His ostensible subject is spirituality at the turn of the 20th Century. He explores this through the experience of a liberal episcopal priest in a crumbling downtown parish in New York City. Under threat from the Authorities his faith is challenged fianlly by the disappearance of his altar cross and ir=ts eventual reappearance on the roof of an uptown liberal Jewish synagogue. There appears to be no reason for this move.
Doctorow uses this fable to faith in the 20th century through the development of philosphical thought (principally Wittgenstein, whose parodic musings are a highlight)and in the teeth of the grim horrors of WW1,WW2, Vietnam and, especially, the Holocaust. All this is held together through the attempts of an author to bring the characters and themes together through his own notebooks. thus we also find notes and thoughts on other types of faith including the American popular song, for Doctorow, one of the most obvious expressions of secular belief the 20th century has to offer.
If this sounds a tough nut to crack, it isBut dull it is not. The reader barely has room to breathe as he or she is taken through fastidiously grim Holocaust narratives, elegaic descriptions of the beauties of faith and rough hewn poetry.
Through it all, this envigorating journey of the mind becomes a meditiation on the development of the soul and the role of faith in any future we might have. If his answers are not comfortable, his style is challenging and thrilling.
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Some initial caveats: 'City of God' is not a straightforward mystery as its blurb suggests. Nor is it the impossibly cerebral challenge that some have suggested. It is not a theological manifesto. Nor does its blend of fact and fiction does not entail Doctorow's habitual ironic play with history.
This is a book about connections. Life and art, fact and fiction, and the past and present conjoin in the ruminations of a middle-aged writer attempting to make holistic sense from the seemingly disparate threads of the late twentieth century. The novel is therefore also about the potential difficulties of being middle-aged, and of trying to look to the future when one is increasingly compelled to reminisce (and confess) about the past. Its characters roam the city of New York and then the world for missing objects and people, including stolen brass crosses from churches, WWII diaries containing evidence of Nazi criminals, and excommunicated reverends. Predictably (but also pleasurably), more important than what they find is what they learn about both themselves and the age in which they live.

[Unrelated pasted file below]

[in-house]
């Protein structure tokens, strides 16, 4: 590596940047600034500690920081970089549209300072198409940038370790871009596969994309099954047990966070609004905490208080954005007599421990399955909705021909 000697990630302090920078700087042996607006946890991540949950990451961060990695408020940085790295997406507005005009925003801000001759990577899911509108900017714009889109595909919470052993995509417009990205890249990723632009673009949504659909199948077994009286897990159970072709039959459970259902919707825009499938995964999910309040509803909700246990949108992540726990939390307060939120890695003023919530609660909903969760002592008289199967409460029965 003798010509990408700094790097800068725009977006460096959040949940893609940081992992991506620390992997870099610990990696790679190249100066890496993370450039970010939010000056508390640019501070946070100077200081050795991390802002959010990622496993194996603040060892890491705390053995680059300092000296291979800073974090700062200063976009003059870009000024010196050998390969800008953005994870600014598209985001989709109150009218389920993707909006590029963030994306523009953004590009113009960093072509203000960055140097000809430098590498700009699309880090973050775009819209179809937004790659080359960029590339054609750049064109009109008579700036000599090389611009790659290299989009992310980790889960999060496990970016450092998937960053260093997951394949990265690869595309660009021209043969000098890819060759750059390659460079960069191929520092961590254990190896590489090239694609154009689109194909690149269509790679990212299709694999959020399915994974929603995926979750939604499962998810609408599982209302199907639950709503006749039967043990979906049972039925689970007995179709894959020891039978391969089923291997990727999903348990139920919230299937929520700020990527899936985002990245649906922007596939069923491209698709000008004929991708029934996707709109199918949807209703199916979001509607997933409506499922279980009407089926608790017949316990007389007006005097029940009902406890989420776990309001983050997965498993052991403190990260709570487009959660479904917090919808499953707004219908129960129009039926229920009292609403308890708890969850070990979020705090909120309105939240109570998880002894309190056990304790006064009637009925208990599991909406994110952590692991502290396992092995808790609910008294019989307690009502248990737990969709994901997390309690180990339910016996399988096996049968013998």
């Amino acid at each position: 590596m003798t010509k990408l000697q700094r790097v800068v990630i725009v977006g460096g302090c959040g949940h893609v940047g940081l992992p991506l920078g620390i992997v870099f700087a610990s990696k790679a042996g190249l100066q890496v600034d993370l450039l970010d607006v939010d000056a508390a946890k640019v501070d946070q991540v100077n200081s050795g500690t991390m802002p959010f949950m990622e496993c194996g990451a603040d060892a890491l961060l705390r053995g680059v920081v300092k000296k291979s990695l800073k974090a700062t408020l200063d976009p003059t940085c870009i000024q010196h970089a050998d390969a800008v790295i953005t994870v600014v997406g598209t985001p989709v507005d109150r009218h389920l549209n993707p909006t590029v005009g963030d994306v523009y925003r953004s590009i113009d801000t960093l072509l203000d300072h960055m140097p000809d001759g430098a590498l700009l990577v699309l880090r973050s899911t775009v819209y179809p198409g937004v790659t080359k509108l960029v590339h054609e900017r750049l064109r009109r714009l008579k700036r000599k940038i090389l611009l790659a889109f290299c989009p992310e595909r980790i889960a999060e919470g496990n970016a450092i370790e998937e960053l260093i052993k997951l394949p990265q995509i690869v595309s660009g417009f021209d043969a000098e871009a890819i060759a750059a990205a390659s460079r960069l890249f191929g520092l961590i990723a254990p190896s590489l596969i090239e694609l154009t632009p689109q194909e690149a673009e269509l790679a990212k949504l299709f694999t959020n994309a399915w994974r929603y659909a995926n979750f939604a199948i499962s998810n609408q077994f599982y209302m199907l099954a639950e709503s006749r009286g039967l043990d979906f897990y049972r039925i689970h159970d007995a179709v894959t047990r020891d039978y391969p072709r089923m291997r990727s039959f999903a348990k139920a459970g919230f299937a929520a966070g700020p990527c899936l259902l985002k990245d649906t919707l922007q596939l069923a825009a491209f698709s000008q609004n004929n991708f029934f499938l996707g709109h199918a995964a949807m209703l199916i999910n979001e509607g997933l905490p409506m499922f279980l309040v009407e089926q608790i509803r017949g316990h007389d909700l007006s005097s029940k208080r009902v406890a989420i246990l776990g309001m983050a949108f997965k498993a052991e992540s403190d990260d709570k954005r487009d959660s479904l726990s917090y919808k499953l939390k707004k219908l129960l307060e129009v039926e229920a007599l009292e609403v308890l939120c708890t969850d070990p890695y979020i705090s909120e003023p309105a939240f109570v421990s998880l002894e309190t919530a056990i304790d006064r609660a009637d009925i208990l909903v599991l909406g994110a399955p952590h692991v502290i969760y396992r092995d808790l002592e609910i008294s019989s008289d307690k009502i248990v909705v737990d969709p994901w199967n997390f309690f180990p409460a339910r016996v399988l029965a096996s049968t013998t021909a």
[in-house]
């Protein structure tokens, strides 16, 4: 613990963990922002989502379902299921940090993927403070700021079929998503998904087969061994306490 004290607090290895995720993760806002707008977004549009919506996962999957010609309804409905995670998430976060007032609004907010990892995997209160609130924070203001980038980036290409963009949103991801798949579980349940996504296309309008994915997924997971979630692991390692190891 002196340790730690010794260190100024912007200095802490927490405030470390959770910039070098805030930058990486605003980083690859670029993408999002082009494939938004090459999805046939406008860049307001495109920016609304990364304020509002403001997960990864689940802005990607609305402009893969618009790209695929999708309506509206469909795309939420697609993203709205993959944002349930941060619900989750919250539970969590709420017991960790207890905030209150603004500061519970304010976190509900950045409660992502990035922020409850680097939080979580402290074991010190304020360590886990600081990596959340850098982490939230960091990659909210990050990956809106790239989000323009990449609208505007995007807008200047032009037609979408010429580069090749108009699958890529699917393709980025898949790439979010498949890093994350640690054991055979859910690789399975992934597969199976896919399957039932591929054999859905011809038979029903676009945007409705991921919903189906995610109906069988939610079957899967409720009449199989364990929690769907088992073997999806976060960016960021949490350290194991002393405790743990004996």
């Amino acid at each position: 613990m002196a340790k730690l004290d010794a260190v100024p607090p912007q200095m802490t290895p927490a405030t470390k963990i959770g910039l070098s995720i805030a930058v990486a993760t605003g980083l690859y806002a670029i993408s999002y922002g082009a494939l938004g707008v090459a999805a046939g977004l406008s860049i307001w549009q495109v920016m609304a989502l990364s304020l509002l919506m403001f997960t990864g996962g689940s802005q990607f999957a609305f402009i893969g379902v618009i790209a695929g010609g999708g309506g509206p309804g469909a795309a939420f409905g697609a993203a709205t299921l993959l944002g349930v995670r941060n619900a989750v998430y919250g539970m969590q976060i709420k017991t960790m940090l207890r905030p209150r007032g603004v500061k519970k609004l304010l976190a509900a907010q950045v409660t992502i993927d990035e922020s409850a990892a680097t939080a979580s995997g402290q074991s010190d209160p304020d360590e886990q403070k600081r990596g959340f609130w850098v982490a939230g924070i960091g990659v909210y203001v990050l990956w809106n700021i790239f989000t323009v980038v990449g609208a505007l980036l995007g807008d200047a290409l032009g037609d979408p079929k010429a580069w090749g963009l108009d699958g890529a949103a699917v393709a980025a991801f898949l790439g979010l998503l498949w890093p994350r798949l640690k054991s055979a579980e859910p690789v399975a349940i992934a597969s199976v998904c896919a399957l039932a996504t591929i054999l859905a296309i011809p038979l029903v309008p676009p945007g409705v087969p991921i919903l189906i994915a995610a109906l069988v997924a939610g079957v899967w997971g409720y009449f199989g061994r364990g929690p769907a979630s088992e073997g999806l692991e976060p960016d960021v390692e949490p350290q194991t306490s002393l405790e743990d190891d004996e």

Some reviewers have criticised the novel for its fragmentary style. But here Doctorow produces some of his most lyrical, least mannered excursions into the human unconscious yet. The novel's chief difficulty for readers is not in trying to understand it but in knowing how to read it. My experience of its chief pleasures come not from looking at the fragments individually, but by examning the connections between them.
Moreover, don't expect the 'city' of the title to be teeming with carefully delineated characters.
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Doctorow has garnered so many writing awards-the National Book Award, two National Book Critics Circle awards, the PEN/Faulkner award, and the National Humanities Medal from the president, just to name a few-each successive novel is eagerly anticipated and closely scrutinized. And while I have no doubt that most critics will applaud this latest effort, I found it frustratingly demanding and wearisome. Those hoping to find another "Billy Bathgate" or "The Waterworks" will be disappointed. In "City of God," Doctorow has chosen to go down a new and entirely different path than his past efforts.
We are treated to a series of separate narratives that include a Holocaust survivor and discourses on everything from astrophysics to the lyrics of popular songs, to the meaning of life and role of God and religion at the end of the twentieth century. Many of the novel's moments are beautifully written, such as the recitations from the Holocaust survivor and the prayer offered by the Episcopalian minister at his wedding. And these moments are almost worth the time and trouble of wading through the remainder of the book. But many of the plot lines appear to lead to dead-ends, such as the prominent story of the cross that is stolen from the Episcopal church and ends up on the roof of the Jewish synagogue. Besides the torturous symbolism, what are we to make of this event that hangs over the story line but is eventually forgotten and dropped by the author?
Readers beware-"City of God" has its satisfying moments (and they can be surprisingly rewarding) but you will be made to sweat for each one.